Voters are more focused on the cost of living than Partygate or Beergate but are more likely to want Boris Johnson to resign than Sir Keir Starmer, new polling shows.
Half of people surveyed between May 6-10 told polling company Ipsos they thought Boris Johnson should resign while only 36 per cent thought the same of Sir Keir Starmer.
That figure rose to 40 per cent when Ipsos asked whether the Labour leader should resign if he is fined by Durham Police over his beer and curry, as he has promised to do.
Cost of living
But far more people said their opinion of the two men was formed by their policies on the cost of living than whether or not they stuck to Covid restrictions.
Only 30 per cent of people said the question of whether the Prime Minister stuck to the rules was important in informing their opinion of Mr Johnson, compared to 47 per cent who cited his policies on the cost of living.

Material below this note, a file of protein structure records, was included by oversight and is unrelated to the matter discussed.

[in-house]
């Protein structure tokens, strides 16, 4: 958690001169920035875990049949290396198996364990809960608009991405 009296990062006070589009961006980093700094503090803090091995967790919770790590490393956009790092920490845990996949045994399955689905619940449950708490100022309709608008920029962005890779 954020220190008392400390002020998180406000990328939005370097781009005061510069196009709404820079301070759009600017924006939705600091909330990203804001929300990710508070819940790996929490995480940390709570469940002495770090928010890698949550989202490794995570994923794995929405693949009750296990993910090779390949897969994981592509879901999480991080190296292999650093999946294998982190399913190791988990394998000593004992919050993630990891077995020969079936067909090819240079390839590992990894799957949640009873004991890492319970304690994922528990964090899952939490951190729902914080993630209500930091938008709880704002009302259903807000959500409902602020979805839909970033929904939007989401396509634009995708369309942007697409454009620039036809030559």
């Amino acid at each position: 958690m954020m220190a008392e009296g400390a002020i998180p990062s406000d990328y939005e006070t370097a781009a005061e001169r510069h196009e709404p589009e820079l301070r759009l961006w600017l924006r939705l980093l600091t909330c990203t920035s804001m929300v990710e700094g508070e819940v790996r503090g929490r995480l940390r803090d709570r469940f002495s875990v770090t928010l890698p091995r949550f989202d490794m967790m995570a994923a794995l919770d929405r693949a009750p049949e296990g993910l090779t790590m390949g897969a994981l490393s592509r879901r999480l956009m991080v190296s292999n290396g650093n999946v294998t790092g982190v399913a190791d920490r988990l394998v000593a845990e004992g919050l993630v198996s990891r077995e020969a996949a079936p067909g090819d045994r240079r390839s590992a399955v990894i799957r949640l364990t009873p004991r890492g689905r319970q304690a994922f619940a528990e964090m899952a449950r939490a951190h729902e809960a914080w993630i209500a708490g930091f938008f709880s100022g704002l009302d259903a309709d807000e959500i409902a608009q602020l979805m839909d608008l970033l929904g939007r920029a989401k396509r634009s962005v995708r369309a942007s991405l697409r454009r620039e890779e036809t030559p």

For Sir Keir, 19 per cent said they based their opinion on whether he followed Covid laws while 42 per cent said his policies on the cost of living mattered.
Keiran Pedley, director of political research at Ipsos, said: “These numbers suggest Partygate is more damaging to Boris Johnson than Beergate is for Keir Starmer, at least for now.
“The public appear to be following stories about Boris Johnson breaking Covid rules more closely than stories about Keir Starmer and they are keener to see the Prime Minister resign than the Labour leader.
“However, in many ways, such discussions are a distraction from the most important issue on voters’ minds, the cost of living.
“The public are following stories about the cost of living more closely and are more likely to judge both Johnson and Starmer on how they respond to that, rather than whether they followed Covid rules during the pandemic.”
Some 81 per cent of people told Ipsos they were following stories about the rising cost of living closely, while 68 per cent are following stories of Mr Johnson being accused of rule breaking and 56 per cent were following the allegations about Sir Keir’s conduct.
Around the same number of people, 54 per cent, said they were following stories about last week’s local elections.
While Sir Keir has promised to resign if he receives a fixed penalty notice, Mr Johnson, who has been fined, has so far refused to step down and suggestions on Wednesday morning that he should follow the Labour leader’s example were dismissed as “bonkeroony” by Communities Secretary Michael Gove.